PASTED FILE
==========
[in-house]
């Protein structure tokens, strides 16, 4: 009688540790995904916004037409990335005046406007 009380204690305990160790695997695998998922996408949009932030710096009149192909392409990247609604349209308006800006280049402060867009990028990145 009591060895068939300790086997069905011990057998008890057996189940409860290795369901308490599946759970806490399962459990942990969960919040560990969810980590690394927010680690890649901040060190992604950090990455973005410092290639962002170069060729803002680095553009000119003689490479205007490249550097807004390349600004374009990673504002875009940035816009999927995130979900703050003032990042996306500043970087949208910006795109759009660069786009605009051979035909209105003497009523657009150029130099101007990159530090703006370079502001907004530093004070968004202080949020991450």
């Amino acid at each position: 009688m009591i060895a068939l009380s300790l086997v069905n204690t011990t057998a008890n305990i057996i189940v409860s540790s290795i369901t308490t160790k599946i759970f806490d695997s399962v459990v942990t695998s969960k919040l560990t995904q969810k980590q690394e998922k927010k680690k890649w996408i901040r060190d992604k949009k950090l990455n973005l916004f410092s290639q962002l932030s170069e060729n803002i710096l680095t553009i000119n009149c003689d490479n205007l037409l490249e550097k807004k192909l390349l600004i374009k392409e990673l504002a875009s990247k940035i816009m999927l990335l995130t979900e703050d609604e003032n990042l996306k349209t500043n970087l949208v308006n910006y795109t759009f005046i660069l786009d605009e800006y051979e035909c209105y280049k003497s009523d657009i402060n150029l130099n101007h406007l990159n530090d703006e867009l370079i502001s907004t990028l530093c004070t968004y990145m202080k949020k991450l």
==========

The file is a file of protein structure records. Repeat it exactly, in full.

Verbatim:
[in-house]
């Protein structure tokens, strides 16, 4: 009688540790995904916004037409990335005046406007 009380204690305990160790695997695998998922996408949009932030710096009149192909392409990247609604349209308006800006280049402060867009990028990145 009591060895068939300790086997069905011990057998008890057996189940409860290795369901308490599946759970806490399962459990942990969960919040560990969810980590690394927010680690890649901040060190992604950090990455973005410092290639962002170069060729803002680095553009000119003689490479205007490249550097807004390349600004374009990673504002875009940035816009999927995130979900703050003032990042996306500043970087949208910006795109759009660069786009605009051979035909209105003497009523657009150029130099101007990159530090703006370079502001907004530093004070968004202080949020991450």
């Amino acid at each position: 009688m009591i060895a068939l009380s300790l086997v069905n204690t011990t057998a008890n305990i057996i189940v409860s540790s290795i369901t308490t160790k599946i759970f806490d695997s399962v459990v942990t695998s969960k919040l560990t995904q969810k980590q690394e998922k927010k680690k890649w996408i901040r060190d992604k949009k950090l990455n973005l916004f410092s290639q962002l932030s170069e060729n803002i710096l680095t553009i000119n009149c003689d490479n205007l037409l490249e550097k807004k192909l390349l600004i374009k392409e990673l504002a875009s990247k940035i816009m999927l990335l995130t979900e703050d609604e003032n990042l996306k349209t500043n970087l949208v308006n910006y795109t759009f005046i660069l786009d605009e800006y051979e035909c209105y280049k003497s009523d657009i402060n150029l130099n101007h406007l990159n530090d703006e867009l370079i502001s907004t990028l530093c004070t968004y990145m202080k949020k991450l």